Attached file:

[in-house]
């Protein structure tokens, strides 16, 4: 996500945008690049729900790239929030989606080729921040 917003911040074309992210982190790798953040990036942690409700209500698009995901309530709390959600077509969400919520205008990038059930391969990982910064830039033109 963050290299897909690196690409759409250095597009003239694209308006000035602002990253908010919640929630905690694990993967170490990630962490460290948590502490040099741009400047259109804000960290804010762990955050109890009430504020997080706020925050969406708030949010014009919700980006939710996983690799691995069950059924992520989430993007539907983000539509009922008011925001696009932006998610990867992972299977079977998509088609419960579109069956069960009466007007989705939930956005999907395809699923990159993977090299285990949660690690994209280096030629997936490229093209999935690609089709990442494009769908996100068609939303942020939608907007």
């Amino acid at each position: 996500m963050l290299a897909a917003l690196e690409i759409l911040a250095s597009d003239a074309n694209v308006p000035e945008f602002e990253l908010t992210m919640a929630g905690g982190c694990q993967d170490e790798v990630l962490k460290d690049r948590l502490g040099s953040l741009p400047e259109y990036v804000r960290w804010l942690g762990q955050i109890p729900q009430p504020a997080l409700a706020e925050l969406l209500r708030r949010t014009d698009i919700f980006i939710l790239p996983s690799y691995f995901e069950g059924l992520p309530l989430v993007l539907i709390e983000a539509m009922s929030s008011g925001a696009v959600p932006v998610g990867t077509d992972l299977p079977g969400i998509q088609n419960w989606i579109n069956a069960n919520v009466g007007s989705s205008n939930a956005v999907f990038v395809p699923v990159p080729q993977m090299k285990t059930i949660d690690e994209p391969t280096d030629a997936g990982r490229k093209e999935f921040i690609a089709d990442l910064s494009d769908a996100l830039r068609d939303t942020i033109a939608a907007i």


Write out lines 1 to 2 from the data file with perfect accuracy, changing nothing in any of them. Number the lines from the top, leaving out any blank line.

[in-house]
């Protein structure tokens, strides 16, 4: 996500945008690049729900790239929030989606080729921040 917003911040074309992210982190790798953040990036942690409700209500698009995901309530709390959600077509969400919520205008990038059930391969990982910064830039033109 963050290299897909690196690409759409250095597009003239694209308006000035602002990253908010919640929630905690694990993967170490990630962490460290948590502490040099741009400047259109804000960290804010762990955050109890009430504020997080706020925050969406708030949010014009919700980006939710996983690799691995069950059924992520989430993007539907983000539509009922008011925001696009932006998610990867992972299977079977998509088609419960579109069956069960009466007007989705939930956005999907395809699923990159993977090299285990949660690690994209280096030629997936490229093209999935690609089709990442494009769908996100068609939303942020939608907007």